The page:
The fall not only seems to bring the cold weather, but it also seems to bring on the never-ending list of special occasions where treats take front and center! Halloween, Christmas, Valentine’s Day, Easter with lots of birthdays sprinkled in there too means a never-ending amount of sweets, treats, and snack foods.
Considered either as forbidden foods or fun foods; sweets, treats, snack foods, fried foods, and soda pop taste delicious but offer little in the form of nutrients that support growth and development.
In our home, our treat policy is to have a plan. While not contributing significantly to supporting our children’s growth and development, our child needs to learn to manage treats so they don’t feel deprived or restricted.
Research shows that restriction leads to overconsumption of these foods. We know that a child who is deprived of treats will show an increase in behaviours often begging, whining and even sneaking food. Another concern is when forbidden foods make up most of what your child eats it then decreases the opportunity for your child to learn to like new foods and expand their food variety.
Forbidden foods also get their bad reputation from diet culture and food policies passed down through generations that fat and sugar are bad and need to be restricted.
As a parent, your personal relationship with sweets and treats in addition to the boundaries you set for your child has a significant impact on how a child will develop their relationship with fun foods. Micromanaging, demonizing or labeling these foods as bad, unhealthy or junk can lead to a distorted relationship. When a child rarely sees these foods and they are considered “bad” they won’t develop the skills to manage them in a healthy way.
This will translate into adulthood when they have unlimited access on their own and can lead to obsessing or overindulging on these types of foods. You can avoid forbidden foods as long as possible with your child never knowing they exist, but they will find out at some point when they have friends in school, and since they are widely available around every corner or corner store. The more opportunities to have access to these foods, the more these foods lose their excitement.
Consider this: how can you teach your child the skills to manage these foods if they are never exposed to them or they are consistently restricted by well-meaning parents?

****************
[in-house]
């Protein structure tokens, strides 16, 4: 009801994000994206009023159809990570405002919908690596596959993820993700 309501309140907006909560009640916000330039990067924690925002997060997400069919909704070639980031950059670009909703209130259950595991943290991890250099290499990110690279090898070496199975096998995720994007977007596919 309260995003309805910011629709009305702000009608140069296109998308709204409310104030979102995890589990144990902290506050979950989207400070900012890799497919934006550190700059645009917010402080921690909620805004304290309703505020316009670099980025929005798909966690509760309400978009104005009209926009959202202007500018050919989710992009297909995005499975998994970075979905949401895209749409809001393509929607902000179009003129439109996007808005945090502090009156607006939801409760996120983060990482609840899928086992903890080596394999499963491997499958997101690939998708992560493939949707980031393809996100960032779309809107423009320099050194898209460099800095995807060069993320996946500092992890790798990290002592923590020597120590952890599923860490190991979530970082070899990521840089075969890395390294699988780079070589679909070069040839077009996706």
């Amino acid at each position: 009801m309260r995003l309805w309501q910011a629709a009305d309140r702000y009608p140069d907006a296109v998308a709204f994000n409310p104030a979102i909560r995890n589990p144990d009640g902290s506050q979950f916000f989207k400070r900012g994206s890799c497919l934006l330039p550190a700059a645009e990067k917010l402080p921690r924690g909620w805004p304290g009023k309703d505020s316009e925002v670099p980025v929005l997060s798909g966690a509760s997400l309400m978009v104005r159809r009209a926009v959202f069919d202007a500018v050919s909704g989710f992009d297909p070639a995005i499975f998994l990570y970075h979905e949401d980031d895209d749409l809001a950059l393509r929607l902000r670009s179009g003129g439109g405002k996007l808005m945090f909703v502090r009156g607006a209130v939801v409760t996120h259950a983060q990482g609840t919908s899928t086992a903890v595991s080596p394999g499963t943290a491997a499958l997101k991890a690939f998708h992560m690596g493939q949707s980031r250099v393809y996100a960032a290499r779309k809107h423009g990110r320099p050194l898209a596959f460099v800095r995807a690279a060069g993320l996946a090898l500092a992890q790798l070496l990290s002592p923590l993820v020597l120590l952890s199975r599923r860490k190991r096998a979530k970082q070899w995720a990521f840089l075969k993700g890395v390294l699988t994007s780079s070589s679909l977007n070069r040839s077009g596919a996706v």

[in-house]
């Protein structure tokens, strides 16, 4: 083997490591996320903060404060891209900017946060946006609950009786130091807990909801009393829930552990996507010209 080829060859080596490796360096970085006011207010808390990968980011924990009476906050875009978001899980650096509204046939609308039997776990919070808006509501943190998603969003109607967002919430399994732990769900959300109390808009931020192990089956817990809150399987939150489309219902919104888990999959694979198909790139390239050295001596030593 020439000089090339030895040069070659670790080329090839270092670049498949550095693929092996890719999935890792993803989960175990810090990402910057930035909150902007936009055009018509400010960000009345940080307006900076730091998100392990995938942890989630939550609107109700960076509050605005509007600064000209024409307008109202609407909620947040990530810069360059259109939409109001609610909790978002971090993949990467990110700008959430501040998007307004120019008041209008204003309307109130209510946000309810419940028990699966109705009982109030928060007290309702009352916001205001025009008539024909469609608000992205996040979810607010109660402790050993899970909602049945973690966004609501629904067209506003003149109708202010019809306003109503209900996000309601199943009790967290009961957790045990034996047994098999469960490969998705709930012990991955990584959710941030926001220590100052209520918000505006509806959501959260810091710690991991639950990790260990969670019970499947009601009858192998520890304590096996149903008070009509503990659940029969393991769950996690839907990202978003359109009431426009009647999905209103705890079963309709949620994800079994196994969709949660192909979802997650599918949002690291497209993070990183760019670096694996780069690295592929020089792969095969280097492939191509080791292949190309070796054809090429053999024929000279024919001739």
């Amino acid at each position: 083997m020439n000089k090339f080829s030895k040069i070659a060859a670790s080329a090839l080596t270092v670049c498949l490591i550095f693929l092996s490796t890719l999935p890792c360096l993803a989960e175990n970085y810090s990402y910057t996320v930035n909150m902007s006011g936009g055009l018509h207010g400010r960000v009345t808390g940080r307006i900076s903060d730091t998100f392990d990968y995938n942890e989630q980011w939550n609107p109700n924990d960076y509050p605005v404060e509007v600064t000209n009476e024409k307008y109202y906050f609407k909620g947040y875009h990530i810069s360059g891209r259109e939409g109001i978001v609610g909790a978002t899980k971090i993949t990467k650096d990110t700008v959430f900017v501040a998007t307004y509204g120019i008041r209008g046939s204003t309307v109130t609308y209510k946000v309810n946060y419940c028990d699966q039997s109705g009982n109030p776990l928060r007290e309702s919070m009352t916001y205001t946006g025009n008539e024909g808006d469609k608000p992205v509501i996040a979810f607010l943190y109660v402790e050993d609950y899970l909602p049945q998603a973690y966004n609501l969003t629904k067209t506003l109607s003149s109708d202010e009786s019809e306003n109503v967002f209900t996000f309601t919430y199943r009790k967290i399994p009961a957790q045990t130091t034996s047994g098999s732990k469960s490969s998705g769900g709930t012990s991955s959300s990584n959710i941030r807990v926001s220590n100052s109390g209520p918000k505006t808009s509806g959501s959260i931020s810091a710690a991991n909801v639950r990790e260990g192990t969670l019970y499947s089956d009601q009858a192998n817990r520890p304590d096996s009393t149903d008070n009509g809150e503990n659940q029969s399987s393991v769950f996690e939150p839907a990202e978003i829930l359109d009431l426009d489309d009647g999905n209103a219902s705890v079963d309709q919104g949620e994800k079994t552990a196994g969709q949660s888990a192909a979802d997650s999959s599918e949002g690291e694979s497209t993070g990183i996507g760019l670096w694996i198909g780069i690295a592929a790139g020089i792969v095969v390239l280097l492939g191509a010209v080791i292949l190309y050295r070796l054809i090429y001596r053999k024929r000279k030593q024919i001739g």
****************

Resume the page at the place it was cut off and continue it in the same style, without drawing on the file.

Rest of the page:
I often help the families I work with to develop a treat policy that works best for them and their children. The theory comes from the work of Ellyn Satter, a pediatric dietitian and family therapist and her work on the Division of Responsibility. The following points are important considerations. (Source: https://www.ellynsatterinstitute.org/family-meals-focus/39-using-forbidden-food/)
The 5 Key Points to Consider in a Treat Policy:
- Structure. Meal and snack times need to be on a predictable schedule typically every 2-3 hours for kids under 5 and 3-4 hours for kids over 5. A predictable and consistent set of boundaries around all food helps your child to trust you to do your role in providing food including forbidden foods without restricting them completely. This then supporting your child to eat the amount of food their body needs from the food offered.
- Provide the occasional opportunity for unlimited access to forbidden foods without distractions. This would include sitting at the table for a snack with a whole bowl of chips or a whole plate of cookies paired with a portion of nutritious food like milk or fruit and allowing your child to eat until they are full. They may eat a lot and have to manage the natural consequence of a sore tummy, but it is the learning opportunity that is key. The excitement will wear off over time.
- Offer 1 portion of dessert (with no seconds) with the meal. A child can then decide if they want to eat it at the beginning, in the middle or at the end. This is one I know many families struggle. I too grew up with the idea that dessert was the reward for eating your dinner. This puts dessert higher up on a pedestal. What kids hear is I have to eat my broccoli first to be able to get ice cream, then my broccoli must not be as good as the ice cream. When you neutralize it and relax your expectations you will find your child happily eat some ice cream and then go back to eating their meal and finish sometimes with the dessert item still having leftovers. This takes time and persistence so the excitement wears off and your child becomes more relaxed around it. BUT you need to be relaxed around it too. After all, you are your child’s biggest role model.
- Offer fried foods or fatty foods as part of meals at home occasionally. This may look like burgers with a salad and fries or a grilled cheese sandwich with raw veggies and potato chips. Exposure to these foods at home with access to seconds and thirds with healthy options available too helps to neutralize the appeal of these foods. Think the friend who can’t control how much pizza they eat, the more often your child sees it, it loses the excitement when it isn’t a restricted food.
- Encourage mindfulness when eating. Supporting your child to slow down and explore the food and appreciate the taste, texture, and experience of eating helps to savor the food and they often become satisfied with less. Eating when distracted promotes overeating which takes away from the ability to listen to our body’s hunger and fullness cues.